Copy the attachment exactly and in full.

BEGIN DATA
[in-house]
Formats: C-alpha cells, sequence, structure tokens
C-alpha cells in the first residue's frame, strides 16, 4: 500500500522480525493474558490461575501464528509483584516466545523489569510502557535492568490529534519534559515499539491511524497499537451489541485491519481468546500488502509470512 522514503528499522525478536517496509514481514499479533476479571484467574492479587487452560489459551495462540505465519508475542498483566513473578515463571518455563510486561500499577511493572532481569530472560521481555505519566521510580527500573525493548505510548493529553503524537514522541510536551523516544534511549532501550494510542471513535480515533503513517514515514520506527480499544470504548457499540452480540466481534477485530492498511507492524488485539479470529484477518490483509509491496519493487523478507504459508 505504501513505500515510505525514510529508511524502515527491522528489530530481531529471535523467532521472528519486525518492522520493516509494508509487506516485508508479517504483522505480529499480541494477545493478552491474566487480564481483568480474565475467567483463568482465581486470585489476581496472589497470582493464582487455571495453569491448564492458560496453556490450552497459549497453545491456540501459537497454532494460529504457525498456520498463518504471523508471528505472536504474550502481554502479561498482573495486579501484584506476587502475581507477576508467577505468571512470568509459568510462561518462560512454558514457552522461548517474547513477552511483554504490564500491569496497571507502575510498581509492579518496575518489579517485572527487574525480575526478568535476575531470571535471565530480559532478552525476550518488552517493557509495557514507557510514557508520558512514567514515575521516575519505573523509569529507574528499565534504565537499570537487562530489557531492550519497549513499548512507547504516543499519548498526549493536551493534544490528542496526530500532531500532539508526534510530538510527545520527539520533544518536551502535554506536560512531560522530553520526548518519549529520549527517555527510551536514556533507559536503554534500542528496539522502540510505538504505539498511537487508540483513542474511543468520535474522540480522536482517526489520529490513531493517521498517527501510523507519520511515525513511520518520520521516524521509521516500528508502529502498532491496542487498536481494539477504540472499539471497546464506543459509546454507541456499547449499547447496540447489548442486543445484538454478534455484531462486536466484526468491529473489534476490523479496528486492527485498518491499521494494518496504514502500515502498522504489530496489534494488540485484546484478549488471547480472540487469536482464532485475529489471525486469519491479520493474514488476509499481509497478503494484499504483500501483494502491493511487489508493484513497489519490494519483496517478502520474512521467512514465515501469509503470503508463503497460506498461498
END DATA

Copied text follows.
[in-house]
Formats: C-alpha cells, sequence, structure tokens
C-alpha cells in the first residue's frame, strides 16, 4: 500500500522480525493474558490461575501464528509483584516466545523489569510502557535492568490529534519534559515499539491511524497499537451489541485491519481468546500488502509470512 522514503528499522525478536517496509514481514499479533476479571484467574492479587487452560489459551495462540505465519508475542498483566513473578515463571518455563510486561500499577511493572532481569530472560521481555505519566521510580527500573525493548505510548493529553503524537514522541510536551523516544534511549532501550494510542471513535480515533503513517514515514520506527480499544470504548457499540452480540466481534477485530492498511507492524488485539479470529484477518490483509509491496519493487523478507504459508 505504501513505500515510505525514510529508511524502515527491522528489530530481531529471535523467532521472528519486525518492522520493516509494508509487506516485508508479517504483522505480529499480541494477545493478552491474566487480564481483568480474565475467567483463568482465581486470585489476581496472589497470582493464582487455571495453569491448564492458560496453556490450552497459549497453545491456540501459537497454532494460529504457525498456520498463518504471523508471528505472536504474550502481554502479561498482573495486579501484584506476587502475581507477576508467577505468571512470568509459568510462561518462560512454558514457552522461548517474547513477552511483554504490564500491569496497571507502575510498581509492579518496575518489579517485572527487574525480575526478568535476575531470571535471565530480559532478552525476550518488552517493557509495557514507557510514557508520558512514567514515575521516575519505573523509569529507574528499565534504565537499570537487562530489557531492550519497549513499548512507547504516543499519548498526549493536551493534544490528542496526530500532531500532539508526534510530538510527545520527539520533544518536551502535554506536560512531560522530553520526548518519549529520549527517555527510551536514556533507559536503554534500542528496539522502540510505538504505539498511537487508540483513542474511543468520535474522540480522536482517526489520529490513531493517521498517527501510523507519520511515525513511520518520520521516524521509521516500528508502529502498532491496542487498536481494539477504540472499539471497546464506543459509546454507541456499547449499547447496540447489548442486543445484538454478534455484531462486536466484526468491529473489534476490523479496528486492527485498518491499521494494518496504514502500515502498522504489530496489534494488540485484546484478549488471547480472540487469536482464532485475529489471525486469519491479520493474514488476509499481509497478503494484499504483500501483494502491493511487489508493484513497489519490494519483496517478502520474512521467512514465515501469509503470503508463503497460506498461498